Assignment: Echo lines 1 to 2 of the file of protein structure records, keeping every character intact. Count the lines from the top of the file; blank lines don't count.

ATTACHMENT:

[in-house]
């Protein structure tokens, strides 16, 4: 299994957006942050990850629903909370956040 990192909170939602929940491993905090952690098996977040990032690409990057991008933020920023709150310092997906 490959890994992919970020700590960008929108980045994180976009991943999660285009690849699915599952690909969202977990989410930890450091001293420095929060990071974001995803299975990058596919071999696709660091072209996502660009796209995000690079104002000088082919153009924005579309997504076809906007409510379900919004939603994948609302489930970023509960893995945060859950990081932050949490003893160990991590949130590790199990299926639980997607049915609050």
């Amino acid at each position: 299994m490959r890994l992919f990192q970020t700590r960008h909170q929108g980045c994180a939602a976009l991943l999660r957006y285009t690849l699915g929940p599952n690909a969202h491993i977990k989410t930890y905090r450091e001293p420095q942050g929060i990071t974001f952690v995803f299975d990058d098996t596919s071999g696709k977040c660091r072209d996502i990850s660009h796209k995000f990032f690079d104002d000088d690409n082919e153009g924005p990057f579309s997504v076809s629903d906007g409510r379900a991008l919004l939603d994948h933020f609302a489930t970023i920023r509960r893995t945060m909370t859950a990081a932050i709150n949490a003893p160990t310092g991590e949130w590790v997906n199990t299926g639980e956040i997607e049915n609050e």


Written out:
[in-house]
């Protein structure tokens, strides 16, 4: 299994957006942050990850629903909370956040 990192909170939602929940491993905090952690098996977040990032690409990057991008933020920023709150310092997906 490959890994992919970020700590960008929108980045994180976009991943999660285009690849699915599952690909969202977990989410930890450091001293420095929060990071974001995803299975990058596919071999696709660091072209996502660009796209995000690079104002000088082919153009924005579309997504076809906007409510379900919004939603994948609302489930970023509960893995945060859950990081932050949490003893160990991590949130590790199990299926639980997607049915609050």